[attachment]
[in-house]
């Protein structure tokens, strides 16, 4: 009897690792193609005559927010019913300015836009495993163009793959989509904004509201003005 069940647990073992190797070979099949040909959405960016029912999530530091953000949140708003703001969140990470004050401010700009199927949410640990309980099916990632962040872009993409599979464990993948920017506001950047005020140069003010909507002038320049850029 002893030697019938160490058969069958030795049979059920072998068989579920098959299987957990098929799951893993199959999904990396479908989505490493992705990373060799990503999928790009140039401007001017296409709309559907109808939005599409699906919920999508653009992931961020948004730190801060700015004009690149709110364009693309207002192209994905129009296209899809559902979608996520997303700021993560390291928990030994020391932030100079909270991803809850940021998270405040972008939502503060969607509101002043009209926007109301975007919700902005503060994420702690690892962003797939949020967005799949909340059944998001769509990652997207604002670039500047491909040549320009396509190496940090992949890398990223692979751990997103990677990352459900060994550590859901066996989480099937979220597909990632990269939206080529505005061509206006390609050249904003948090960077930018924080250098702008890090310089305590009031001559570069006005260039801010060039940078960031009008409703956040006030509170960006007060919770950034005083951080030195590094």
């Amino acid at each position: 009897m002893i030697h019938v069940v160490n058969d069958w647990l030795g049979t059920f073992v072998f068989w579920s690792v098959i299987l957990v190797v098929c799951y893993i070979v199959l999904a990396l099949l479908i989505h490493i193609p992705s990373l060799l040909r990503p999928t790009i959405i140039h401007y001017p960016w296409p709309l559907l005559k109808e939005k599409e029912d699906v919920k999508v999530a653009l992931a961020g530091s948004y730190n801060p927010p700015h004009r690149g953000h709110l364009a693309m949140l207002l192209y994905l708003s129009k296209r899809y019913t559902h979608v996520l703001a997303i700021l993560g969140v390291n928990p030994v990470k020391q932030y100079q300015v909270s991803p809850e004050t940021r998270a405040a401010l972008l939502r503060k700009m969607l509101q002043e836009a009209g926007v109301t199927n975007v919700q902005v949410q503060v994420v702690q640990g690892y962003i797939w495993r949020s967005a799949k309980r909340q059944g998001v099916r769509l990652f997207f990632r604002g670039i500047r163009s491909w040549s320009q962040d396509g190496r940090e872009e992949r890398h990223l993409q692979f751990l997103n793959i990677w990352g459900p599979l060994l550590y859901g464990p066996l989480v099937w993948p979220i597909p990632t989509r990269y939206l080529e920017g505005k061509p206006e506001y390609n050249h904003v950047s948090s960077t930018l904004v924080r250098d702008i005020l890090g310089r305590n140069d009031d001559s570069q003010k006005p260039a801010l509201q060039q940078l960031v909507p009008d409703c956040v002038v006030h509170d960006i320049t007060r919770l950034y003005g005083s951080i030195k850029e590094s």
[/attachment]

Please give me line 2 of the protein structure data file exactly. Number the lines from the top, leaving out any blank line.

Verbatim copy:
């Protein structure tokens, strides 16, 4: 009897690792193609005559927010019913300015836009495993163009793959989509904004509201003005 069940647990073992190797070979099949040909959405960016029912999530530091953000949140708003703001969140990470004050401010700009199927949410640990309980099916990632962040872009993409599979464990993948920017506001950047005020140069003010909507002038320049850029 002893030697019938160490058969069958030795049979059920072998068989579920098959299987957990098929799951893993199959999904990396479908989505490493992705990373060799990503999928790009140039401007001017296409709309559907109808939005599409699906919920999508653009992931961020948004730190801060700015004009690149709110364009693309207002192209994905129009296209899809559902979608996520997303700021993560390291928990030994020391932030100079909270991803809850940021998270405040972008939502503060969607509101002043009209926007109301975007919700902005503060994420702690690892962003797939949020967005799949909340059944998001769509990652997207604002670039500047491909040549320009396509190496940090992949890398990223692979751990997103990677990352459900060994550590859901066996989480099937979220597909990632990269939206080529505005061509206006390609050249904003948090960077930018924080250098702008890090310089305590009031001559570069006005260039801010060039940078960031009008409703956040006030509170960006007060919770950034005083951080030195590094």